Image quantification is the extraction of quantitative measures from patient images and the relation of the quantitative measures to patient outcomes. For an image quantification to be most effective, it should meet four requirements of (1) relevance, (2) objectivity, (3) robustness, and (4) implementability. A relevant quantification assigns a number to an observable biological or clinical phenomenon. An objective quantification measures the phenomenon accurately. A robust quantification measures the phenomenon precisely. An implementable quantification is one which can be implemented in a timely fashion in a clinical environment and workflow. Relevance can be assessed by studying how the quantification metrics correlate with clinical patient outcomes. Objectivity and robustness can be assessed using phantoms and biological models to test how different feature extraction workflows lead to different biases and variabilities in the feature measurements. The implementation of quantification in a clinical environment should be such that it is automated, intuitive, and efficient. CT-based quantification has the potential to improve consistency and quality of patient care if it is applied using these principles.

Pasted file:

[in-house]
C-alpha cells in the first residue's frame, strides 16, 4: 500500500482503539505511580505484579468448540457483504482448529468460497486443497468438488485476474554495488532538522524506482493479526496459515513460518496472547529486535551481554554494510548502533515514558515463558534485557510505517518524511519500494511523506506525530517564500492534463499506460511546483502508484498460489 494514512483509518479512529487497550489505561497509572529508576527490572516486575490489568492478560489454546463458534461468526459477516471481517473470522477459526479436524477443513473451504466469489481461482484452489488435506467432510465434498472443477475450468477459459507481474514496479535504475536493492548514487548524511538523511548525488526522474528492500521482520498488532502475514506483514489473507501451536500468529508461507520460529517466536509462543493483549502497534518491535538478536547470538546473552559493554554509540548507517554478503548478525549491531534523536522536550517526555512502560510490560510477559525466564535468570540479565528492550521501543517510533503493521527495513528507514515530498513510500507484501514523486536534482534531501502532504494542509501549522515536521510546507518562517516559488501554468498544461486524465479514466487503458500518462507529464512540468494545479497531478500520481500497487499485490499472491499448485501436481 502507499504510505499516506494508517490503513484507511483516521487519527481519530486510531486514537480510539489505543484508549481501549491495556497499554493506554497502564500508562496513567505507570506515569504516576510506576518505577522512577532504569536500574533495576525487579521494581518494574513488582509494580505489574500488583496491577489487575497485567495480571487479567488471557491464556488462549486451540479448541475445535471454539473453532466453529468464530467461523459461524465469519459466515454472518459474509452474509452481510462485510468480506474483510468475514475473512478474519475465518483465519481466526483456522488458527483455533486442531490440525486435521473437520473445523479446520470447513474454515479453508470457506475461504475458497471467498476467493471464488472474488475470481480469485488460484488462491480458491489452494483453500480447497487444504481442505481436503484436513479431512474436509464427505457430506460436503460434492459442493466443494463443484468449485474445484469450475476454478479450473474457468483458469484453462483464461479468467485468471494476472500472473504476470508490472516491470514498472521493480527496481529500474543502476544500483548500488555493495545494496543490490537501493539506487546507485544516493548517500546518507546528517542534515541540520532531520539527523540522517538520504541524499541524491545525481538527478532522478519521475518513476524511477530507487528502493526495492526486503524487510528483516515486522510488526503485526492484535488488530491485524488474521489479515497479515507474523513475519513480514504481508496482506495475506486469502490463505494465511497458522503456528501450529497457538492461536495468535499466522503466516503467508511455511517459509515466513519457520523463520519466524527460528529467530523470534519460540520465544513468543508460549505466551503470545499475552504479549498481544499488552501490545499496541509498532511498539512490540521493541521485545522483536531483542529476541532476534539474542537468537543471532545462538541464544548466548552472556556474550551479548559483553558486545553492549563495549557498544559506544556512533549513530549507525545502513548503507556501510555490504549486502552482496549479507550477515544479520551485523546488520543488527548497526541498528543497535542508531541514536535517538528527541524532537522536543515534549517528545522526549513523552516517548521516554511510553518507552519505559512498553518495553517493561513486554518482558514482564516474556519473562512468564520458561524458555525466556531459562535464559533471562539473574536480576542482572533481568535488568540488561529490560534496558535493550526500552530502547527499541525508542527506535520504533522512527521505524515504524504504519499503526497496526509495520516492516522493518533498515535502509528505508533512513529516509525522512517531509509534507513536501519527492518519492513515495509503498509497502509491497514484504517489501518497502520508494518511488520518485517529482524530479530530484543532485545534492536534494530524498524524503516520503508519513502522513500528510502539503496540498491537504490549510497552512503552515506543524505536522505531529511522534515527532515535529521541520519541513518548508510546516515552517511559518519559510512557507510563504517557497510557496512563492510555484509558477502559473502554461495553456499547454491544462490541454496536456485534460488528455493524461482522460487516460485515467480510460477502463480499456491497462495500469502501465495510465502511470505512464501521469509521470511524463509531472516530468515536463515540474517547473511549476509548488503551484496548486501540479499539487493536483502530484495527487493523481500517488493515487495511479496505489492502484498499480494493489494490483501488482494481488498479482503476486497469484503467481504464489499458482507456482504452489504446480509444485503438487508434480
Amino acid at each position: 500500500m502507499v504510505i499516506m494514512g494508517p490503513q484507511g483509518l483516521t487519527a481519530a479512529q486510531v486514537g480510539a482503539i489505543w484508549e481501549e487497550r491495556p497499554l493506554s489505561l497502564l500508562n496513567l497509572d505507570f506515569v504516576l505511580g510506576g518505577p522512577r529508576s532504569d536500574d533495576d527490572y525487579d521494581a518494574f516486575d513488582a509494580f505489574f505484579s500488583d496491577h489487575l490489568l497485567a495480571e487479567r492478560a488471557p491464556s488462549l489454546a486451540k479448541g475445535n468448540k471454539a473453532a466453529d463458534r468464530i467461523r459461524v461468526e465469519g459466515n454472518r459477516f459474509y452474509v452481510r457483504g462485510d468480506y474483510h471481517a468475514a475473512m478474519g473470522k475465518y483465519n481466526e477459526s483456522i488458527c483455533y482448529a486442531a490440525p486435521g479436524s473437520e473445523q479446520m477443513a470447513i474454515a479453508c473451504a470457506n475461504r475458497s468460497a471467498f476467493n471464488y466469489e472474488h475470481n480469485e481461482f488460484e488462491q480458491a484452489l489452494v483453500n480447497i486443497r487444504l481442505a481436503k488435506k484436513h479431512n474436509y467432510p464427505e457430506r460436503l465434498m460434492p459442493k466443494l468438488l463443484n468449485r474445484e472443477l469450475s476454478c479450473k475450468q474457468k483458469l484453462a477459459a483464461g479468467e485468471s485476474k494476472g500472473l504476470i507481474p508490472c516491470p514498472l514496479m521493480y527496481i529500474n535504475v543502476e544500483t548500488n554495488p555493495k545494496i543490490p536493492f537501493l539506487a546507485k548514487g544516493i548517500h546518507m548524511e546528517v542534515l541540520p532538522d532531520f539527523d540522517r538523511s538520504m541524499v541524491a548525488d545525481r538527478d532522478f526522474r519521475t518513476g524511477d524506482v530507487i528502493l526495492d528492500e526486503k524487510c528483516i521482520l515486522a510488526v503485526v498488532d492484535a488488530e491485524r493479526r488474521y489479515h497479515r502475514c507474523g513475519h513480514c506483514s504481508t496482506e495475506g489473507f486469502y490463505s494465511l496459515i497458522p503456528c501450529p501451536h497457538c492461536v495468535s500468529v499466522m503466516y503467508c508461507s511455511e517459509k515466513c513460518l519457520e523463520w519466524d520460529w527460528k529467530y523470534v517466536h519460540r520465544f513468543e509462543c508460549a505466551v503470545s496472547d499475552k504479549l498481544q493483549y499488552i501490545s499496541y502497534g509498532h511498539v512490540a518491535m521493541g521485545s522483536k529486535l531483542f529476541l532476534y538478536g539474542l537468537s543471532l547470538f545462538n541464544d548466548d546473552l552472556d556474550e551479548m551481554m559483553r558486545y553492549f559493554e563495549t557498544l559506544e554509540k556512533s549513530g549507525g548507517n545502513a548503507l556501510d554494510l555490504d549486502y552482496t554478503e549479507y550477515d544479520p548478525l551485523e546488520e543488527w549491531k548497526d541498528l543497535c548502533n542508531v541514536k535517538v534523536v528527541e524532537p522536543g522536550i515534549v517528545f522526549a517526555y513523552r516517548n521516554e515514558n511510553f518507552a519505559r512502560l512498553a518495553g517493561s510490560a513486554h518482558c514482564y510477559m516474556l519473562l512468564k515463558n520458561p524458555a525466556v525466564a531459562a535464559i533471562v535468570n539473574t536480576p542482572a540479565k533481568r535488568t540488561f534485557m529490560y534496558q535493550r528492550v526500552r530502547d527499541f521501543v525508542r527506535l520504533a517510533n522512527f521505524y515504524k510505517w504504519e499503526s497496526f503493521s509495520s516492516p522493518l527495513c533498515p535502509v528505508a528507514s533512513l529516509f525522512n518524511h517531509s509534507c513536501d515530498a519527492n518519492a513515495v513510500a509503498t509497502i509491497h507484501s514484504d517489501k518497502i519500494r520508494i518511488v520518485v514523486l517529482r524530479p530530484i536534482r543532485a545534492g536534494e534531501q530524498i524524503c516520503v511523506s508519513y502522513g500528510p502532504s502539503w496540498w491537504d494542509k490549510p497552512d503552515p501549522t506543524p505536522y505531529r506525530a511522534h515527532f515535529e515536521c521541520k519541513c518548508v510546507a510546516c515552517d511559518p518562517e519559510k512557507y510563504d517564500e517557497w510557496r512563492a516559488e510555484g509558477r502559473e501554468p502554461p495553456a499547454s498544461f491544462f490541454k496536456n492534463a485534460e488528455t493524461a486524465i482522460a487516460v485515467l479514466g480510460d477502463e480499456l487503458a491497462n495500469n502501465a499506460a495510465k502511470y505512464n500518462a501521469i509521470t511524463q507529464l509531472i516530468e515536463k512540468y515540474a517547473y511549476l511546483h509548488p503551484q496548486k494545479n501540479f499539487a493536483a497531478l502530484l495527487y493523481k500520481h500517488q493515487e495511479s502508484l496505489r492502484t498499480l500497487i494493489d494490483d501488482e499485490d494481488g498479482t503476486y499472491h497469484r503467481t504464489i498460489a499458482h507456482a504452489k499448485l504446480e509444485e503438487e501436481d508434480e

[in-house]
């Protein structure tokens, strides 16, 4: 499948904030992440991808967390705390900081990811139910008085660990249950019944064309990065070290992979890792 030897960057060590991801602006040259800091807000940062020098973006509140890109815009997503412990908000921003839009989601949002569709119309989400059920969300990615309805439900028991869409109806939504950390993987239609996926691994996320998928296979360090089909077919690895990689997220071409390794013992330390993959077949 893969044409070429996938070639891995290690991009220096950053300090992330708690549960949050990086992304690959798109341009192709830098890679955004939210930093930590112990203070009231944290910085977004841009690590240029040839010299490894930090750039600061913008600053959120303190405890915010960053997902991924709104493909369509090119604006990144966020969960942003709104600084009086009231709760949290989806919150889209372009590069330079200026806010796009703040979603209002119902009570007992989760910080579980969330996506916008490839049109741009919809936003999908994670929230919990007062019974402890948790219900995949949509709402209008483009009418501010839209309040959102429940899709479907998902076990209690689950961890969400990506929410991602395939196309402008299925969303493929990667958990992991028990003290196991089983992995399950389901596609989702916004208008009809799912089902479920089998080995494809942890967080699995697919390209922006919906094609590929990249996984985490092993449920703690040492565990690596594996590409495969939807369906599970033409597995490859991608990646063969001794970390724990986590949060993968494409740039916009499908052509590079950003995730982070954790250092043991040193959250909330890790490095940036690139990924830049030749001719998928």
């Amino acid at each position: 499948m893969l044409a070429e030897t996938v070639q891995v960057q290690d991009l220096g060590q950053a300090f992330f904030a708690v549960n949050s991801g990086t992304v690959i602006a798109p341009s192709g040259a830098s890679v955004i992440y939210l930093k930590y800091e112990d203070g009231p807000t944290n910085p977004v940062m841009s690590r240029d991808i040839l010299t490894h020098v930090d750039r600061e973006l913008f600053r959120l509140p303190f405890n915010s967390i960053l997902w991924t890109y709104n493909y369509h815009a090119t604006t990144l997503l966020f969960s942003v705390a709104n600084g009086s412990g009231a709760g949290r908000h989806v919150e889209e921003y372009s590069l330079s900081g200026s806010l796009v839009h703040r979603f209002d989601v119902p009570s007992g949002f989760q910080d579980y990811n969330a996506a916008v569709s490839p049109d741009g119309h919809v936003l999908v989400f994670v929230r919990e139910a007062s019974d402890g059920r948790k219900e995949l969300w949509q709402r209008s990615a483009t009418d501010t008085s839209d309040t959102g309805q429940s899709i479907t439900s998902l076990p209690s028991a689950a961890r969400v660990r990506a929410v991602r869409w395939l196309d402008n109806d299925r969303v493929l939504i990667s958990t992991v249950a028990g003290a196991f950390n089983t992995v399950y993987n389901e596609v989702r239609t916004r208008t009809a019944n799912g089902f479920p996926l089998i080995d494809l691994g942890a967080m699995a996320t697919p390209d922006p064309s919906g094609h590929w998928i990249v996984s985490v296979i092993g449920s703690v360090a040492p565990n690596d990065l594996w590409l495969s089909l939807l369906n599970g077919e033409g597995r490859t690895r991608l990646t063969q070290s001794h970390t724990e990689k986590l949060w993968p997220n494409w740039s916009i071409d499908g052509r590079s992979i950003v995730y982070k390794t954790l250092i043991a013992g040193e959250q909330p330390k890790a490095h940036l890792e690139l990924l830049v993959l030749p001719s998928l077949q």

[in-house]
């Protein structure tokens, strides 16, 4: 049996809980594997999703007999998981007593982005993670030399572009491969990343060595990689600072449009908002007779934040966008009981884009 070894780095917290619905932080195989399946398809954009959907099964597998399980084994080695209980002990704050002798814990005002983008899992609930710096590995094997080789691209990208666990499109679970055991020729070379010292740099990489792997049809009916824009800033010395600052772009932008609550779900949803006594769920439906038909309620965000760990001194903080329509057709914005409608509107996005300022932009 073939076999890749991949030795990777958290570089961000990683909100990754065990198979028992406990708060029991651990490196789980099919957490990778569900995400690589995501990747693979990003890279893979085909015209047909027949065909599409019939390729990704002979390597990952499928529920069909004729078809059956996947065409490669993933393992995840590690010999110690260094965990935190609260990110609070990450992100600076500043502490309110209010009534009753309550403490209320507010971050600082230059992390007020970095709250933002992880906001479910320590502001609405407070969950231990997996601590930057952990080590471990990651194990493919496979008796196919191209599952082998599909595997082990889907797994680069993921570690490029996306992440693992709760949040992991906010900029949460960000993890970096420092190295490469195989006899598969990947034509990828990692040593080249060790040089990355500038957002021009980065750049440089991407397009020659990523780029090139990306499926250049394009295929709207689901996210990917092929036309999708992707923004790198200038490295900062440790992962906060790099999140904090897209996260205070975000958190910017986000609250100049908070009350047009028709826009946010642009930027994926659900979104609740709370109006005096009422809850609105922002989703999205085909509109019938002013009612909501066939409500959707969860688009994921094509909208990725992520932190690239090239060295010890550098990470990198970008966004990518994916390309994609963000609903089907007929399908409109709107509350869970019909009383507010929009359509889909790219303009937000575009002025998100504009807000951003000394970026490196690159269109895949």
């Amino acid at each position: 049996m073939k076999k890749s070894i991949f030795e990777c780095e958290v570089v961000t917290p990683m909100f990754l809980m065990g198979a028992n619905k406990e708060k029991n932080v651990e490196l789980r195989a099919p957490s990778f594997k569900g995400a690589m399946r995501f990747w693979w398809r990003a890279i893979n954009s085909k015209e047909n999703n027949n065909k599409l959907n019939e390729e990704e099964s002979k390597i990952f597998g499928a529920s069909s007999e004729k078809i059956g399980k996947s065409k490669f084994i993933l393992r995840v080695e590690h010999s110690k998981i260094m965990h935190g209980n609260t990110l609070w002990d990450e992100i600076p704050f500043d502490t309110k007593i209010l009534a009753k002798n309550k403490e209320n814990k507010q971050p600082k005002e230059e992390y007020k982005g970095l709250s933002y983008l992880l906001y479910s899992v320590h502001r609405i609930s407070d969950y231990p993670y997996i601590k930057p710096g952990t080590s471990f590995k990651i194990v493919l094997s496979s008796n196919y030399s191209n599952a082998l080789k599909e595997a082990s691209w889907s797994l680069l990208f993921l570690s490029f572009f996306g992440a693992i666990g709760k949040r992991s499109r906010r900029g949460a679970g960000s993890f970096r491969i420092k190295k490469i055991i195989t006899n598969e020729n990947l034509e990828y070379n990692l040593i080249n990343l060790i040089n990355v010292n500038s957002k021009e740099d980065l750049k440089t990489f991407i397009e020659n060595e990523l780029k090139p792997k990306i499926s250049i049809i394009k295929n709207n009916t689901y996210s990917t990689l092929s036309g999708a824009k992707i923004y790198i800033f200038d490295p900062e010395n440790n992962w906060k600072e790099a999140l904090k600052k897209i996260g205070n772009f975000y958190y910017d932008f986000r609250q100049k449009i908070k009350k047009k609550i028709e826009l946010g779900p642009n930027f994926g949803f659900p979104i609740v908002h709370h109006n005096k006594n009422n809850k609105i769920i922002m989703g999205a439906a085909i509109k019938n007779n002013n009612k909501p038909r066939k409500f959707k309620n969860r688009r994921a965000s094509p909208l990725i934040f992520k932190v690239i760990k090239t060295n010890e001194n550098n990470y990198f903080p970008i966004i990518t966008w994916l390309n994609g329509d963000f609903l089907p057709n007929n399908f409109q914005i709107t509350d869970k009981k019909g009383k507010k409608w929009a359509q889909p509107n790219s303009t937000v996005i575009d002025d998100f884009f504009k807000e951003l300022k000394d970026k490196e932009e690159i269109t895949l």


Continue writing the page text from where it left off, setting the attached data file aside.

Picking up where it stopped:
KeywordsQuantification Computed tomography Ground truth Objectivity Robustness
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